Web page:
• davidsinger

    Why did you find it necessary to alter your original reply to its present form as appears above now?

  • philipjenkins

    Because what you responded to was a couple of fragments that were the beginning of a crude draft. I started writing a lengthy reply then decided that it (and the issue you were ranting about) was not worth wasting time on.

    I was surprised that that earlier draft-in-progress got posted long enough for anyone to respond to. It was only up for (at most) a few minutes, which happened to be when you were online. You might have noticed the incomplete sentences.

    Any more vital questions?

  • davidsinger

    Philip

    Yes – just three more questions:

    1. Why did you also find it necessary to alter the original terms of above post to that which presently appears?

    2. Why did you delete your post impugning the professional reputation of Professor Bernard Lewis without giving one piece of evidence to support your claim?

    3, Have you edited out or altered any other of your posts?

  • philipjenkins

    1. Huh? Explain? Which original post?
    2. Asked and answered above.
    3. No.

  • philipjenkins

    Hey David,

    Like I say, I am not going to waste time arguing with you on your Jordan/Palestine thing.

    However, I can’t let stand the outrageous statement that I am seeking to “impugn the professional reputation” of anyone, leave alone Bernard Lewis. The man is a world-class historian, who has largely created an academic discipline, and anyone working on the Middle East who says they don’t use his writings is joking.

    That said, like many professional historians, I disagree with him on many specific issues. Scholars argue, and scholars disagree. That is what they do.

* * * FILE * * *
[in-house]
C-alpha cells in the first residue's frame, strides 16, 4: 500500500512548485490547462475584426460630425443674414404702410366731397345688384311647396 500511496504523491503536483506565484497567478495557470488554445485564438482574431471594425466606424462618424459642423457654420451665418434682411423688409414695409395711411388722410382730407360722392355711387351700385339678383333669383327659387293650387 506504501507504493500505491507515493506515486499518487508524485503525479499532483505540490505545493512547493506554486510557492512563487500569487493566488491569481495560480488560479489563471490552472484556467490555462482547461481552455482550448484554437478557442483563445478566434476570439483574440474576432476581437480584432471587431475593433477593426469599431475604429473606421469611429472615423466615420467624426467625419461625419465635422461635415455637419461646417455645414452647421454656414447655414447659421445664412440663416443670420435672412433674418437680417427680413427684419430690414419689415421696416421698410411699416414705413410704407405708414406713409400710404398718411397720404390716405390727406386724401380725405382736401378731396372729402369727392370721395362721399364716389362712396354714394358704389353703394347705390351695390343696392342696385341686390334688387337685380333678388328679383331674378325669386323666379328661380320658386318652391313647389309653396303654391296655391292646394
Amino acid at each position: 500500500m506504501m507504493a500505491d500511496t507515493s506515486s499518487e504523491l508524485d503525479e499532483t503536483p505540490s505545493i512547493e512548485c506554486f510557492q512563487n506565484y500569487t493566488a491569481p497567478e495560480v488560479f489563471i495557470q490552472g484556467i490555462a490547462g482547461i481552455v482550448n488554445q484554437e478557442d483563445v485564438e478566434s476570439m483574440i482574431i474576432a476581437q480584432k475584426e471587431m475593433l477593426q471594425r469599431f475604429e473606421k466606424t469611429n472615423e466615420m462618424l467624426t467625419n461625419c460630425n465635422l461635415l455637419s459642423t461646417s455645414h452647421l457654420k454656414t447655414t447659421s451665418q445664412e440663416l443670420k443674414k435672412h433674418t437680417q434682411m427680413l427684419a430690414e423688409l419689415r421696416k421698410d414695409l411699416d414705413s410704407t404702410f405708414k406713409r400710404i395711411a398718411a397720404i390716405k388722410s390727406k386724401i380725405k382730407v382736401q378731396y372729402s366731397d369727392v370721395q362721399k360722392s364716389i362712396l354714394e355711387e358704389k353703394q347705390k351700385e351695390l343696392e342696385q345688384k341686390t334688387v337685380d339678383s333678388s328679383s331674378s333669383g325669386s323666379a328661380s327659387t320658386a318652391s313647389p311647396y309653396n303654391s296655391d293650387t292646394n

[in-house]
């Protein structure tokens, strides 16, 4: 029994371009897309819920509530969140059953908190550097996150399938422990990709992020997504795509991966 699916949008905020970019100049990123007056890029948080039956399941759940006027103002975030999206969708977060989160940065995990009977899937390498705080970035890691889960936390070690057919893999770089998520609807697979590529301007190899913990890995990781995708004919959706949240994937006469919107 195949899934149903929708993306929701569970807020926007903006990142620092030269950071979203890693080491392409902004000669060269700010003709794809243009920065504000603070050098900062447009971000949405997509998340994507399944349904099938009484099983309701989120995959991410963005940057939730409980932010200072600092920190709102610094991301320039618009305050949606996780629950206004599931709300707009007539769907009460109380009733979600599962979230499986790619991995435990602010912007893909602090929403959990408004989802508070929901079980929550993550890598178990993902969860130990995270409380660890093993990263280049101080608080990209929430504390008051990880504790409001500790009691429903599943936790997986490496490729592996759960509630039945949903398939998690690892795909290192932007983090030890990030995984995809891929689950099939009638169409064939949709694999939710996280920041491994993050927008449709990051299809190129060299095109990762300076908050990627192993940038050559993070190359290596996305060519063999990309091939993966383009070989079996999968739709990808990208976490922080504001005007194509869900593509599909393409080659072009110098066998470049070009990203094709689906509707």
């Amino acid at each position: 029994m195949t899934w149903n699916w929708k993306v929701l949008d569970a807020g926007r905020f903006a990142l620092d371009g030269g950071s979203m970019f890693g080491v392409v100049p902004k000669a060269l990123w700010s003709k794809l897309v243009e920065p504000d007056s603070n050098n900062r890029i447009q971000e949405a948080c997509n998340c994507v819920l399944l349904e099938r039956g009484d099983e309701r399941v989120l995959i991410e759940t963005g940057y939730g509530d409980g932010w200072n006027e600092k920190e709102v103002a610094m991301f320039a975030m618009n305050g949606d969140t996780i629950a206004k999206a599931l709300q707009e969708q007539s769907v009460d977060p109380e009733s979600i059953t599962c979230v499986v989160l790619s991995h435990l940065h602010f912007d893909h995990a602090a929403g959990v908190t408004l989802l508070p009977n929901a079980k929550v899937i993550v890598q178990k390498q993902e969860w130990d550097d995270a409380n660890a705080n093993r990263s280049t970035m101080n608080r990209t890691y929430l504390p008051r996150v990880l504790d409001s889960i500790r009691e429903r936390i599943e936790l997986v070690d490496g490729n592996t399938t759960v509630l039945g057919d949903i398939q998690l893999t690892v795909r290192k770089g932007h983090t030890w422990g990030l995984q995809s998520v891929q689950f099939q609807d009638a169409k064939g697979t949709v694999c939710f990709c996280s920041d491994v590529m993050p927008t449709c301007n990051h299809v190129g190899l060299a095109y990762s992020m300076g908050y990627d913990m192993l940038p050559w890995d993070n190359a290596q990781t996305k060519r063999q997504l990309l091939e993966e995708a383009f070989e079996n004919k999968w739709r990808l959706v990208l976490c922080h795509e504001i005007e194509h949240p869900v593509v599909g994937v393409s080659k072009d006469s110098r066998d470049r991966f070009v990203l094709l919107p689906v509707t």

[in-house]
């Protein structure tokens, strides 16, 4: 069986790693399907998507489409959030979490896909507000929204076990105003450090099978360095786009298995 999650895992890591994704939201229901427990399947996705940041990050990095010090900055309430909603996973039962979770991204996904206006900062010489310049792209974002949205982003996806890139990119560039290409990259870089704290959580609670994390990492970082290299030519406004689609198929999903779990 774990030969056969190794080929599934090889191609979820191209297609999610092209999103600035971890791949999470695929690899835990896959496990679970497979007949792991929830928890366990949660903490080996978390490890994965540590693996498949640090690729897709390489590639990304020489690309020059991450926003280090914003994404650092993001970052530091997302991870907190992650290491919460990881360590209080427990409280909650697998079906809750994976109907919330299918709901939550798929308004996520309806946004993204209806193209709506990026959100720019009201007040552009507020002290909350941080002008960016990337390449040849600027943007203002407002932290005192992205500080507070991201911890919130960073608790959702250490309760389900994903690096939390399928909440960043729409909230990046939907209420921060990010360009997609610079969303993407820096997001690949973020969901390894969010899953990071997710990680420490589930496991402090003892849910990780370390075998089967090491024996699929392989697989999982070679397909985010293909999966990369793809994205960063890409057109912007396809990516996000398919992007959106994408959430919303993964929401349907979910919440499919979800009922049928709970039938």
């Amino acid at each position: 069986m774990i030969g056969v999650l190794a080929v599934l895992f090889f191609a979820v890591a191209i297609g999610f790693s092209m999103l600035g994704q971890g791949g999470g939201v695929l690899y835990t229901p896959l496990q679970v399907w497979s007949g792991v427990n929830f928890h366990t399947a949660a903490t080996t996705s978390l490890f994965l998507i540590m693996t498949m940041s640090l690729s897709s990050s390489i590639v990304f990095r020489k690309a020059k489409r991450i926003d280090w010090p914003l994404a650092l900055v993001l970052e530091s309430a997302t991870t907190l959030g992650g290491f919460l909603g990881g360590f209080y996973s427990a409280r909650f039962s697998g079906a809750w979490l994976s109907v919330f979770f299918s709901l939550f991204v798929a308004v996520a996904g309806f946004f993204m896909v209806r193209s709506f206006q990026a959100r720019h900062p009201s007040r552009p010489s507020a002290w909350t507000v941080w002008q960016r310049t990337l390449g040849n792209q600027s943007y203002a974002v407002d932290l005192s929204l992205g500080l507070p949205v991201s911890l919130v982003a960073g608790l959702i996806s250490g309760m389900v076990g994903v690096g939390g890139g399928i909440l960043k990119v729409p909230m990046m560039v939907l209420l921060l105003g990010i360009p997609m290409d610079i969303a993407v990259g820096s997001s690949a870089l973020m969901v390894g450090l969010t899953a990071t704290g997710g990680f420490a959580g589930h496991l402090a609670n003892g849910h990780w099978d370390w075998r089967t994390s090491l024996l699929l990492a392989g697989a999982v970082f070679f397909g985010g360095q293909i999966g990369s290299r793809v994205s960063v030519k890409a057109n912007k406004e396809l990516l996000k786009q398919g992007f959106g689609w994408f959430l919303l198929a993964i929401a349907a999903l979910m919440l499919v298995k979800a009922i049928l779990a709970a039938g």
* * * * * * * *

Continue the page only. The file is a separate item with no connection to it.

Down the road, I may well explore those specific issues further in a blog.

    I don’t know if I can make that any clearer.

  • davidsinger

    Philip

    You did in my opinion impugn Professor Lewis’s reputation by failing to provide any evidence to back up your viewpoint and I am pleased that you have reflected on that post and have apparently withdrawn it.

    Perhaps in the light of your present statement that “The man is a world class historian…and anyone working on the Middle East who says they don’t use his writings is joking” – you might care to now state where you disagree with Professor Lewis’s views referred to in the following link :

    https://books.google.com.au/bo

    Professor Lewis there refers to Palestina being divided into three regions – Palestina Prima, Palestina Secunda and Palestina Tertia or Palestina Salutaris in Roman and Byzantine times.

    All extended across the Jordan into Transjordan. There were no different provinces east of the Jordan River

    Professor Lewis accordingly does not agree with your claim:
    “When the Romans and Byzantines spoke of Palestine, the Jordan was the boundary, and different provinces existed east of it.”

    Do you have any evidence to back up your claim – or do you now accept the correctness of Professor Lewis’s scholarship?

  • philipjenkins

    Hi David,

    Sigh…. No, I did not “reflect on an opinion” about Lewis and withdrew it, I never gave such an opinion in the first place, and your opinion is incorrect. Did I not make that clear?

    Anyway, to reiterate: we disagree on this issue. You have stated your views, I have stated mine.

    I’m done with the topic.

  • davidsinger

    Philip

    This is what you first stated and then withdrew without trying to disclose what you had done:

    “I am surprised to see anyone treating Bernard Lewis’s views on the issue seriously.

    Anyway, we disagree on this issue.”

    If that is not impugning Professor Lewis’s professional reputation – then what do you call it – especially as you then bent over to shower compliments galore on Professor Lewis to cover up your first comment.

    You have some explaining to do. If you choose to remain silent – that is your choice.

  • philipjenkins

    David,

    Oh good grief, NOW I see what you are talking about. You have genuinely had me puzzled.

    I am surprised that any fragment of a draft-in-progress had appeared online, even if briefly. I was launching into a discussion of Lewis’s ideas and statements before voiding the effort, as something to be saved for a future blog, and not wasted in a mere comments section.

    But let me ask: are you really telling me that that was the only sentence that appeared, without the following paragraph or so?

    I remain in disagreement with Lewis on many things, but it would be silly to present such a brief dismissal without elaboration. That would seem obvious enough to me.

    Memo to self: in future, do all composition offline.

  • davidsinger

    Philip

    What I posted is all that appeared.